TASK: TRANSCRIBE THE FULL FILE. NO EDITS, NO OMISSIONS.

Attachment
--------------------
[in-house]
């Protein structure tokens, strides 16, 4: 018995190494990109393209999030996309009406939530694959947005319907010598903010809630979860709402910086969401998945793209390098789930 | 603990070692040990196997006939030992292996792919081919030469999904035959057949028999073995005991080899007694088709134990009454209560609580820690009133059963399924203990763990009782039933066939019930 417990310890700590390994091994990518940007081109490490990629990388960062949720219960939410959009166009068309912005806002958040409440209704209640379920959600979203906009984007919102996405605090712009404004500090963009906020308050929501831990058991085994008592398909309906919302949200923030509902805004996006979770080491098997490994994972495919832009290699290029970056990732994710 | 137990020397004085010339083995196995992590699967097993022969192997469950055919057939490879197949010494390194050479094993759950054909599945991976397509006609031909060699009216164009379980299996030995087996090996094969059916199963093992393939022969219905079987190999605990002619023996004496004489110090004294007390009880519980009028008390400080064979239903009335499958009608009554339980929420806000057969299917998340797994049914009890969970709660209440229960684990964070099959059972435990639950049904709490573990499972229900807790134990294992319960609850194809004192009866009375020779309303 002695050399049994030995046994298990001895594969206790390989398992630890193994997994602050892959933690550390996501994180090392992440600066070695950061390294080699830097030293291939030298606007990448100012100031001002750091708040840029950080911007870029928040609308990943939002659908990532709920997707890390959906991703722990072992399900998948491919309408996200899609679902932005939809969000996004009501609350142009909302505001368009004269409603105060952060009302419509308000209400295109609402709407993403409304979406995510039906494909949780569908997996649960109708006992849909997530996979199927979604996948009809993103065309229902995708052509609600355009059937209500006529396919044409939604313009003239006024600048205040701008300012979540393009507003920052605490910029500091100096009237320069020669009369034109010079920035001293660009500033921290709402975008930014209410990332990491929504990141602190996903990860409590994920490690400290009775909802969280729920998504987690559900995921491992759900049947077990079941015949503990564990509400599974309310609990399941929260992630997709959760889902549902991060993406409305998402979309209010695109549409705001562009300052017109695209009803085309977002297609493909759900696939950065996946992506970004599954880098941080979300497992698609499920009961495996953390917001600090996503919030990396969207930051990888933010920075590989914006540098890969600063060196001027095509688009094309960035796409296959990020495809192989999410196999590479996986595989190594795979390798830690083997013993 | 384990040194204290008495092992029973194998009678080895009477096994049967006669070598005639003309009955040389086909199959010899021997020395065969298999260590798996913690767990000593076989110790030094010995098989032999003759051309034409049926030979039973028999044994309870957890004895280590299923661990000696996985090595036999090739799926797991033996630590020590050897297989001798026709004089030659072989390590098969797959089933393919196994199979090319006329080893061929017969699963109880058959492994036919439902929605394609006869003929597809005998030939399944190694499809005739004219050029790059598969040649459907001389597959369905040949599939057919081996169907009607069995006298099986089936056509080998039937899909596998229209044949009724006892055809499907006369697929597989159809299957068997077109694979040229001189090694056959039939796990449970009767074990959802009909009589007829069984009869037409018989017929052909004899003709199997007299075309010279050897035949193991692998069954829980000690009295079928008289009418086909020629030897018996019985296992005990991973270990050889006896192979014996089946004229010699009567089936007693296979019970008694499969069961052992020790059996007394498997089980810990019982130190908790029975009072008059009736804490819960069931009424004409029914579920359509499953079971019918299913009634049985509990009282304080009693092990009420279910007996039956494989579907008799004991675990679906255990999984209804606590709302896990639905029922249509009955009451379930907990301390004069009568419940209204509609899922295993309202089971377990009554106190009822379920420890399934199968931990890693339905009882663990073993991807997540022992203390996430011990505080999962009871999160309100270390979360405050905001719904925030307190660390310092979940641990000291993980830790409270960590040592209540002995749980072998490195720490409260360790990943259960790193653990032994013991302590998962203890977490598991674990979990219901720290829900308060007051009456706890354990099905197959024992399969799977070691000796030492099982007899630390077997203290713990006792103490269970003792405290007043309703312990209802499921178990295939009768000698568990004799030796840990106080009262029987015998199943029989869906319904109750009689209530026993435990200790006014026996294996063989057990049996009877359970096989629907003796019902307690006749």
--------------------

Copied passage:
[in-house]
């Protein structure tokens, strides 16, 4: 018995190494990109393209999030996309009406939530694959947005319907010598903010809630979860709402910086969401998945793209390098789930 | 603990070692040990196997006939030992292996792919081919030469999904035959057949028999073995005991080899007694088709134990009454209560609580820690009133059963399924203990763990009782039933066939019930 417990310890700590390994091994990518940007081109490490990629990388960062949720219960939410959009166009068309912005806002958040409440209704209640379920959600979203906009984007919102996405605090712009404004500090963009906020308050929501831990058991085994008592398909309906919302949200923030509902805004996006979770080491098997490994994972495919832009290699290029970056990732994710 | 137990020397004085010339083995196995992590699967097993022969192997469950055919057939490879197949010494390194050479094993759950054909599945991976397509006609031909060699009216164009379980299996030995087996090996094969059916199963093992393939022969219905079987190999605990002619023996004496004489110090004294007390009880519980009028008390400080064979239903009335499958009608009554339980929420806000057969299917998340797994049914009890969970709660209440229960684990964070099959059972435990639950049904709490573990499972229900807790134990294992319960609850194809004192009866009375020779309303 002695050399049994030995046994298990001895594969206790390989398992630890193994997994602050892959933690550390996501994180090392992440600066070695950061390294080699830097030293291939030298606007990448100012100031001002750091708040840029950080911007870029928040609308990943939002659908990532709920997707890390959906991703722990072992399900998948491919309408996200899609679902932005939809969000996004009501609350142009909302505001368009004269409603105060952060009302419509308000209400295109609402709407993403409304979406995510039906494909949780569908997996649960109708006992849909997530996979199927979604996948009809993103065309229902995708052509609600355009059937209500006529396919044409939604313009003239006024600048205040701008300012979540393009507003920052605490910029500091100096009237320069020669009369034109010079920035001293660009500033921290709402975008930014209410990332990491929504990141602190996903990860409590994920490690400290009775909802969280729920998504987690559900995921491992759900049947077990079941015949503990564990509400599974309310609990399941929260992630997709959760889902549902991060993406409305998402979309209010695109549409705001562009300052017109695209009803085309977002297609493909759900696939950065996946992506970004599954880098941080979300497992698609499920009961495996953390917001600090996503919030990396969207930051990888933010920075590989914006540098890969600063060196001027095509688009094309960035796409296959990020495809192989999410196999590479996986595989190594795979390798830690083997013993 | 384990040194204290008495092992029973194998009678080895009477096994049967006669070598005639003309009955040389086909199959010899021997020395065969298999260590798996913690767990000593076989110790030094010995098989032999003759051309034409049926030979039973028999044994309870957890004895280590299923661990000696996985090595036999090739799926797991033996630590020590050897297989001798026709004089030659072989390590098969797959089933393919196994199979090319006329080893061929017969699963109880058959492994036919439902929605394609006869003929597809005998030939399944190694499809005739004219050029790059598969040649459907001389597959369905040949599939057919081996169907009607069995006298099986089936056509080998039937899909596998229209044949009724006892055809499907006369697929597989159809299957068997077109694979040229001189090694056959039939796990449970009767074990959802009909009589007829069984009869037409018989017929052909004899003709199997007299075309010279050897035949193991692998069954829980000690009295079928008289009418086909020629030897018996019985296992005990991973270990050889006896192979014996089946004229010699009567089936007693296979019970008694499969069961052992020790059996007394498997089980810990019982130190908790029975009072008059009736804490819960069931009424004409029914579920359509499953079971019918299913009634049985509990009282304080009693092990009420279910007996039956494989579907008799004991675990679906255990999984209804606590709302896990639905029922249509009955009451379930907990301390004069009568419940209204509609899922295993309202089971377990009554106190009822379920420890399934199968931990890693339905009882663990073993991807997540022992203390996430011990505080999962009871999160309100270390979360405050905001719904925030307190660390310092979940641990000291993980830790409270960590040592209540002995749980072998490195720490409260360790990943259960790193653990032994013991302590998962203890977490598991674990979990219901720290829900308060007051009456706890354990099905197959024992399969799977070691000796030492099982007899630390077997203290713990006792103490269970003792405290007043309703312990209802499921178990295939009768000698568990004799030796840990106080009262029987015998199943029989869906319904109750009689209530026993435990200790006014026996294996063989057990049996009877359970096989629907003796019902307690006749």